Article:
In keeping with the paper’s comparative remit, dissertations should be comparative across at least two language areas and/or national contexts. These areas need not, however, be identical to the student’s tripos language areas, and films made in languages or national contexts that are not taught elsewhere on the MML tripos but that are, broadly speaking, European are allowable as objects of study. Moreover, dissertations can encompass films made in more than two national contexts and/or European language areas. British filmmaking is an allowable object of research, however dissertations that focus on British filmmaking should also include the study of filmmaking from two other European national contexts and/or language areas. If the dissertation is historical in its focus or methodology, the project can be organised inside a tight historical framework (e.g. WWII, or the 1980s). The above is meant as guidance, and students should consult with both their supervisor and the paper convenor in coming up with a suitable project.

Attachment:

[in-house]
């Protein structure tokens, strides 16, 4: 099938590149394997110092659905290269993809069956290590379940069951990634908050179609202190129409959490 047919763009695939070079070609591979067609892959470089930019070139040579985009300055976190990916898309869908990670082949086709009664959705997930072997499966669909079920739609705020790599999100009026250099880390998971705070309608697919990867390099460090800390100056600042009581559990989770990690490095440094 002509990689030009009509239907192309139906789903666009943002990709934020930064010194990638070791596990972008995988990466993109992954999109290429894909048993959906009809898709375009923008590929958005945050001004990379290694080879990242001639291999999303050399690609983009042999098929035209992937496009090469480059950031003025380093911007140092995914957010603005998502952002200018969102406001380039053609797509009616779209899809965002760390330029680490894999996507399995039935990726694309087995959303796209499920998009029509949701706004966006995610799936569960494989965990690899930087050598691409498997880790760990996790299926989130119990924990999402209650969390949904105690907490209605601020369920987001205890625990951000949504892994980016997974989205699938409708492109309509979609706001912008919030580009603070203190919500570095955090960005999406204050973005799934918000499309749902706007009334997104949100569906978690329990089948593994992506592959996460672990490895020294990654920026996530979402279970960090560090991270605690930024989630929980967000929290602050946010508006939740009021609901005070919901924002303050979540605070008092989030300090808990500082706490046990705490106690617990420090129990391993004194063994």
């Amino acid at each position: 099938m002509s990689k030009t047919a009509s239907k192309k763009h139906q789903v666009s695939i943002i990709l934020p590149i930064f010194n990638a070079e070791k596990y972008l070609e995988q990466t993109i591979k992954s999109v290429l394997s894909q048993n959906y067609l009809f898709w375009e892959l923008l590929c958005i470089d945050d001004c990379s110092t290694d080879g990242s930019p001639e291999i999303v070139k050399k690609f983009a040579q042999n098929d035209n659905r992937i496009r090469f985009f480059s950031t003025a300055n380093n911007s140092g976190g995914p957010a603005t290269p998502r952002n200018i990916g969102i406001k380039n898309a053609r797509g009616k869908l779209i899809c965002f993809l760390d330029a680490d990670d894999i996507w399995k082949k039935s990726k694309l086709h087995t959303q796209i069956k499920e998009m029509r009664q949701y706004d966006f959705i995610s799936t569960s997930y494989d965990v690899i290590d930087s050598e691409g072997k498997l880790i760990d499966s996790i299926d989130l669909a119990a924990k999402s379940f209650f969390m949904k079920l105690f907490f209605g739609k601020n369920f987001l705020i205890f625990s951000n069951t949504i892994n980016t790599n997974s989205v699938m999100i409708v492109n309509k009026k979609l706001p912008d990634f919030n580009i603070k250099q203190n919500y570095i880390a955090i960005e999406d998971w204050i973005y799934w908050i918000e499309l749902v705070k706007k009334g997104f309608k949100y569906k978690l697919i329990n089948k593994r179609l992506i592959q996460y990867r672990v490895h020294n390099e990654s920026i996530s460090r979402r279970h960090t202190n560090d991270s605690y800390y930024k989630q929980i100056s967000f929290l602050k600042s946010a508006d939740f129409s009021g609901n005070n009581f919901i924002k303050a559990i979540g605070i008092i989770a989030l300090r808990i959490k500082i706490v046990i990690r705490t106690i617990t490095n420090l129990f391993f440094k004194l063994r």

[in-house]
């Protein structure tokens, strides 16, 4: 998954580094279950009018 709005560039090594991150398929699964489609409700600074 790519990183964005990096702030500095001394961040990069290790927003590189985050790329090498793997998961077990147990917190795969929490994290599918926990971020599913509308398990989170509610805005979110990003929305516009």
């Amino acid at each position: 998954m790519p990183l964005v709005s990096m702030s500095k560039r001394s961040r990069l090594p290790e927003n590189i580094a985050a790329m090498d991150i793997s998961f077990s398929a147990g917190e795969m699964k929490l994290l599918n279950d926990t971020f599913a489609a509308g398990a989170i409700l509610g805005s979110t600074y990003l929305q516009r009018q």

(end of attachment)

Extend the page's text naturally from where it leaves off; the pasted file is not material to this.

Course Contacts: 
Dr John David Rhodes